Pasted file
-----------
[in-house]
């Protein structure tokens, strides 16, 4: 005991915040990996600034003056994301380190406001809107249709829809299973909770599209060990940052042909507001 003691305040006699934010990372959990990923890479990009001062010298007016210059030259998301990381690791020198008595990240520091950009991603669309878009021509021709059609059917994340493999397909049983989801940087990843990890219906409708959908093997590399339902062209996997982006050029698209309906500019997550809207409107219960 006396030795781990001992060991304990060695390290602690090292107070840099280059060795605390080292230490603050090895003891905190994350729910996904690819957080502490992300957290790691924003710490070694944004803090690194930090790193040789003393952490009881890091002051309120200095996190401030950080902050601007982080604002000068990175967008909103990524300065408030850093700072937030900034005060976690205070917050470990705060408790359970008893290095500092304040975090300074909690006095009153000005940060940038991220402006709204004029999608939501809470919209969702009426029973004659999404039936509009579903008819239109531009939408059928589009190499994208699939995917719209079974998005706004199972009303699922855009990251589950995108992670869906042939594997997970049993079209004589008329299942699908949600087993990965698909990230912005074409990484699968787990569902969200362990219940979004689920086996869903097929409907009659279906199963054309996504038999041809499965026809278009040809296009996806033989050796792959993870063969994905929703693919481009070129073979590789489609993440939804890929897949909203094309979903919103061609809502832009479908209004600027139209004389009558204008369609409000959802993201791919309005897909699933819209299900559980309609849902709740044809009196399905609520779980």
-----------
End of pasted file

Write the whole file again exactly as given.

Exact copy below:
[in-house]
């Protein structure tokens, strides 16, 4: 005991915040990996600034003056994301380190406001809107249709829809299973909770599209060990940052042909507001 003691305040006699934010990372959990990923890479990009001062010298007016210059030259998301990381690791020198008595990240520091950009991603669309878009021509021709059609059917994340493999397909049983989801940087990843990890219906409708959908093997590399339902062209996997982006050029698209309906500019997550809207409107219960 006396030795781990001992060991304990060695390290602690090292107070840099280059060795605390080292230490603050090895003891905190994350729910996904690819957080502490992300957290790691924003710490070694944004803090690194930090790193040789003393952490009881890091002051309120200095996190401030950080902050601007982080604002000068990175967008909103990524300065408030850093700072937030900034005060976690205070917050470990705060408790359970008893290095500092304040975090300074909690006095009153000005940060940038991220402006709204004029999608939501809470919209969702009426029973004659999404039936509009579903008819239109531009939408059928589009190499994208699939995917719209079974998005706004199972009303699922855009990251589950995108992670869906042939594997997970049993079209004589008329299942699908949600087993990965698909990230912005074409990484699968787990569902969200362990219940979004689920086996869903097929409907009659279906199963054309996504038999041809499965026809278009040809296009996806033989050796792959993870063969994905929703693919481009070129073979590789489609993440939804890929897949909203094309979903919103061609809502832009479908209004600027139209004389009558204008369609409000959802993201791919309005897909699933819209299900559980309609849902709740044809009196399905609520779980």